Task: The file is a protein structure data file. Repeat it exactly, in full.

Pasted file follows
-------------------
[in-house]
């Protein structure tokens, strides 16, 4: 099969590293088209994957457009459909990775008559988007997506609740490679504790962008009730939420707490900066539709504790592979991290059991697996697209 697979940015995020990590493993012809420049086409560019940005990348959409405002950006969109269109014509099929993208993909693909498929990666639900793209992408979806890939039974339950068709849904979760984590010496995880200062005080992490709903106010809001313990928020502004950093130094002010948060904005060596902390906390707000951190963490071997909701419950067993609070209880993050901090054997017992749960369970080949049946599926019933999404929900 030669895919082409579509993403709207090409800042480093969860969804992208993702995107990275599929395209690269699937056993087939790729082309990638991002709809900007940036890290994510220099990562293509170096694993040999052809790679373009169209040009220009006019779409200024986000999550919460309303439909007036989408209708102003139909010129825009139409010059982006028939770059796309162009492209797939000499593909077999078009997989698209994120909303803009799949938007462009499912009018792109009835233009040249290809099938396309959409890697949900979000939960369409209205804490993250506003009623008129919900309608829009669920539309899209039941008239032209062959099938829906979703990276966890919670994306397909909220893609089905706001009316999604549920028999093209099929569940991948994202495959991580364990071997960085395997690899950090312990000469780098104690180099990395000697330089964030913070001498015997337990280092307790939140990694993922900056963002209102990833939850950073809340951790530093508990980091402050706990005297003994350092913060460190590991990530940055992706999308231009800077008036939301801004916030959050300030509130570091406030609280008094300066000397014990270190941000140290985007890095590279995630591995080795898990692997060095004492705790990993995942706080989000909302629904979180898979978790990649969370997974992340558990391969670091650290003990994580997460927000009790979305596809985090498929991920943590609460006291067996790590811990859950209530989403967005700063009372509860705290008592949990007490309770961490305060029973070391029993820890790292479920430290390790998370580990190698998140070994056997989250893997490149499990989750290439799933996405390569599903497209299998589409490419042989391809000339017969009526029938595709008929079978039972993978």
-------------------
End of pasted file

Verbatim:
[in-house]
């Protein structure tokens, strides 16, 4: 099969590293088209994957457009459909990775008559988007997506609740490679504790962008009730939420707490900066539709504790592979991290059991697996697209 697979940015995020990590493993012809420049086409560019940005990348959409405002950006969109269109014509099929993208993909693909498929990666639900793209992408979806890939039974339950068709849904979760984590010496995880200062005080992490709903106010809001313990928020502004950093130094002010948060904005060596902390906390707000951190963490071997909701419950067993609070209880993050901090054997017992749960369970080949049946599926019933999404929900 030669895919082409579509993403709207090409800042480093969860969804992208993702995107990275599929395209690269699937056993087939790729082309990638991002709809900007940036890290994510220099990562293509170096694993040999052809790679373009169209040009220009006019779409200024986000999550919460309303439909007036989408209708102003139909010129825009139409010059982006028939770059796309162009492209797939000499593909077999078009997989698209994120909303803009799949938007462009499912009018792109009835233009040249290809099938396309959409890697949900979000939960369409209205804490993250506003009623008129919900309608829009669920539309899209039941008239032209062959099938829906979703990276966890919670994306397909909220893609089905706001009316999604549920028999093209099929569940991948994202495959991580364990071997960085395997690899950090312990000469780098104690180099990395000697330089964030913070001498015997337990280092307790939140990694993922900056963002209102990833939850950073809340951790530093508990980091402050706990005297003994350092913060460190590991990530940055992706999308231009800077008036939301801004916030959050300030509130570091406030609280008094300066000397014990270190941000140290985007890095590279995630591995080795898990692997060095004492705790990993995942706080989000909302629904979180898979978790990649969370997974992340558990391969670091650290003990994580997460927000009790979305596809985090498929991920943590609460006291067996790590811990859950209530989403967005700063009372509860705290008592949990007490309770961490305060029973070391029993820890790292479920430290390790998370580990190698998140070994056997989250893997490149499990989750290439799933996405390569599903497209299998589409490419042989391809000339017969009526029938595709008929079978039972993978």